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ANAFRANIL 75 MG SUSTAINED RELEASE TABLETS

Active substance(s): CLOMIPRAMINE HYDROCHLORIDE

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Anafranil® 75mg
sustained release
Tablets
(clomipramine hydrochloride)
Patient Information Leaflet
This medicine will be referred to as Anafranil in this
leaflet.
What you need to know about Anafranil
Your doctor has decided that you need this medicine to
help treat your condition.
Please read this leaflet carefully before you
start to take your medicine. It contains
important information. Keep the leaflet in a safe place
because you may want to read it again.
If you have any other questions, or if there is something
you don’t understand, please ask your doctor or
pharmacist.
This medicine has been prescribed for you.
Never give it to someone else. It may not be the right
medicine for them even if their symptoms seem to be the
same as yours.
If any of the side effects gets serious, or if you notice any
side effects not listed in this leaflet, please tell your doctor
or pharmacist.
In this leaflet:
1. What Anafranil is and what it’s used for
2. Things to consider before you start to take Anafranil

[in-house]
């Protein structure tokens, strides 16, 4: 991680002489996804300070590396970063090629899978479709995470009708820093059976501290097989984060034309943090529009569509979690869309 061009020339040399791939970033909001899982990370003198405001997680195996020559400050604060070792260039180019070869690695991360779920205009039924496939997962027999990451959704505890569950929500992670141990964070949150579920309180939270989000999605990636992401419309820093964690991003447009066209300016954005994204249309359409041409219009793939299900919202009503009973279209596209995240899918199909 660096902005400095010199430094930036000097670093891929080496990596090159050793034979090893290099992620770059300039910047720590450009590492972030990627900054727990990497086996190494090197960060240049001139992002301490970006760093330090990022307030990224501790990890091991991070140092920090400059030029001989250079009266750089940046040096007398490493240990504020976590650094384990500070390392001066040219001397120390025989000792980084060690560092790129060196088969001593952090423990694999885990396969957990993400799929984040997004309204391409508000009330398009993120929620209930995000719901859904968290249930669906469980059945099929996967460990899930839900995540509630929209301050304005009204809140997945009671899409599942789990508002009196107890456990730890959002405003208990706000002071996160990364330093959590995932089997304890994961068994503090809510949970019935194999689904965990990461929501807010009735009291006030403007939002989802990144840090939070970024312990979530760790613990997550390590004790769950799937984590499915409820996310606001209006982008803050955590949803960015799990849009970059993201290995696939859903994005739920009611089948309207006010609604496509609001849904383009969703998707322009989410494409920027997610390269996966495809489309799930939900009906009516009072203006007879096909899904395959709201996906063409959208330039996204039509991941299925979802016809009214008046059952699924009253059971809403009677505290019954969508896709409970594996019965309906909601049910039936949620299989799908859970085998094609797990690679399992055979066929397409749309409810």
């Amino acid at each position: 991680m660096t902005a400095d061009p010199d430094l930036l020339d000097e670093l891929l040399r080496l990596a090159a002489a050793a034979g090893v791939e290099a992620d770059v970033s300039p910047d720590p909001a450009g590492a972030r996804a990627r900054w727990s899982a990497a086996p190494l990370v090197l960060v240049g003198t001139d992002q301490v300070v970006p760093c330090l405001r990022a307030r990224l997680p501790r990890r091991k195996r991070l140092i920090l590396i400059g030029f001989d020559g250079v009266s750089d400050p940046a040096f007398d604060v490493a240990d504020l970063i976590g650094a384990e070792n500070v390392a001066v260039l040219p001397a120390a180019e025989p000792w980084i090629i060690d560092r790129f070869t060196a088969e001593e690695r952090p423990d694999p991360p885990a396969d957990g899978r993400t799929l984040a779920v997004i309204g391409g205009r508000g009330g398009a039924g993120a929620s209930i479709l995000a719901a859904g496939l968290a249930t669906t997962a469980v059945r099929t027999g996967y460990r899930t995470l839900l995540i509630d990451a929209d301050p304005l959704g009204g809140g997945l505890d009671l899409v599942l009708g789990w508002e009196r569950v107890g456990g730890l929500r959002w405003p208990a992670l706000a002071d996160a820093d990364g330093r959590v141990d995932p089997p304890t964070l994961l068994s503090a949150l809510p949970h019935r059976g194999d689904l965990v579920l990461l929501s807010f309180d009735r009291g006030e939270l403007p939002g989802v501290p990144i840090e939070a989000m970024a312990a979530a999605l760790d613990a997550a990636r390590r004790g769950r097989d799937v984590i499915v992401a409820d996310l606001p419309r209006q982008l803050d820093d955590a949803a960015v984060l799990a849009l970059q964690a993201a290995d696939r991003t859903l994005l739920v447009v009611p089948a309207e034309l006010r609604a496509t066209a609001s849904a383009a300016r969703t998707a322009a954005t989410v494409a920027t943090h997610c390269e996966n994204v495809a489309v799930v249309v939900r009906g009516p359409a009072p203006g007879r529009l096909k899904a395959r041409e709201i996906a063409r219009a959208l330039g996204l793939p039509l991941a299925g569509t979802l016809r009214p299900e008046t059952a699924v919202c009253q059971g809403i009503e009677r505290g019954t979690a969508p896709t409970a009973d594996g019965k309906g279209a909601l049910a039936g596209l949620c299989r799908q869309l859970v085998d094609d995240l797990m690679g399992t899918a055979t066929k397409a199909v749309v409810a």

3. How to take Anafranil
4. Possible side effects
5. How to store Anafranil
6. Further information

1. What Anafranil is and what it’s used for
Anafranil is available as sustained release tablets.
Clomipramine hydrochloride, the active ingredient in
Anafranil, is one of a group of medicines called tricyclic
antidepressants. It is thought to work either by increasing
the amount of chemical “messengers” in the brain or by
making their effects last longer.
Anafranil is used to treat depression, obsessions and
phobias (irrational fears). It is also used to treat muscular
weakness (cataplexy) associated with repeat attacks of
extreme sleepiness (narcolepsy) in adults.

2. Things to consider before you start to take
Anafranil
Some people MUST NOT take Anafranil. Talk to your
doctor if:
 you think you may be allergic to clomipramine or to
any of the other ingredients of Anafranil tablets
(These are listed in Section 6.)
 you have ever had a rash or other allergic reaction to
any other antidepressants
 you have had a heart attack within the last
3 months
 you have any heart disease
 you have any serious liver disease
 you have any other mental illness apart from
depression, obsessions or phobias
 you have glaucoma (increased eye pressure)
 you have difficulty in passing urine
 you are taking, or within the last 3 weeks have taken,
any other medicines for depression, particularly
monoamine oxidase inhibitors (MAOIs) or fluoxetine
 you are breast-feeding
 you are aged under 18.
You should also ask yourself these questions before
taking Anafranil:
 Do you find yourself thinking about suicide?
 Do you have epilepsy (fits)?
 Have you had a head injury and suffered brain
damage?
 Are you going to have ECT (electroconvulsive
therapy)?
 Do you have irregular heartbeat or other problems
with your heart?